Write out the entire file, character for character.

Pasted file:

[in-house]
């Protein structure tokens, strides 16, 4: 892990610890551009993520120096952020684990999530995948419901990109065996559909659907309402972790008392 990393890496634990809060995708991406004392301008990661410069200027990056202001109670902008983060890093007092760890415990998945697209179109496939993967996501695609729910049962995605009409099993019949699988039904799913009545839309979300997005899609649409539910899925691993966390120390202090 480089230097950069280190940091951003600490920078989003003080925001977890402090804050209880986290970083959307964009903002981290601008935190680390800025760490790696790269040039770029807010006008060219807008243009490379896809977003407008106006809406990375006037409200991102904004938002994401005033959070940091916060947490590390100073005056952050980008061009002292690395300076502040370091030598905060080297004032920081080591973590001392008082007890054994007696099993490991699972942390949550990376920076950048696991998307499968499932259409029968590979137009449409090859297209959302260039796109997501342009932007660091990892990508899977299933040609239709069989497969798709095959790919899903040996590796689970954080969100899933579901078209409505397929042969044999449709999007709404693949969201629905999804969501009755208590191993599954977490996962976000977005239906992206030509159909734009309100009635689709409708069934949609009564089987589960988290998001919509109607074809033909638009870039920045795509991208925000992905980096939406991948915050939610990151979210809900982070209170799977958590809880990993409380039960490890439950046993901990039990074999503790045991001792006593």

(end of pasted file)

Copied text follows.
[in-house]
């Protein structure tokens, strides 16, 4: 892990610890551009993520120096952020684990999530995948419901990109065996559909659907309402972790008392 990393890496634990809060995708991406004392301008990661410069200027990056202001109670902008983060890093007092760890415990998945697209179109496939993967996501695609729910049962995605009409099993019949699988039904799913009545839309979300997005899609649409539910899925691993966390120390202090 480089230097950069280190940091951003600490920078989003003080925001977890402090804050209880986290970083959307964009903002981290601008935190680390800025760490790696790269040039770029807010006008060219807008243009490379896809977003407008106006809406990375006037409200991102904004938002994401005033959070940091916060947490590390100073005056952050980008061009002292690395300076502040370091030598905060080297004032920081080591973590001392008082007890054994007696099993490991699972942390949550990376920076950048696991998307499968499932259409029968590979137009449409090859297209959302260039796109997501342009932007660091990892990508899977299933040609239709069989497969798709095959790919899903040996590796689970954080969100899933579901078209409505397929042969044999449709999007709404693949969201629905999804969501009755208590191993599954977490996962976000977005239906992206030509159909734009309100009635689709409708069934949609009564089987589960988290998001919509109607074809033909638009870039920045795509991208925000992905980096939406991948915050939610990151979210809900982070209170799977958590809880990993409380039960490890439950046993901990039990074999503790045991001792006593």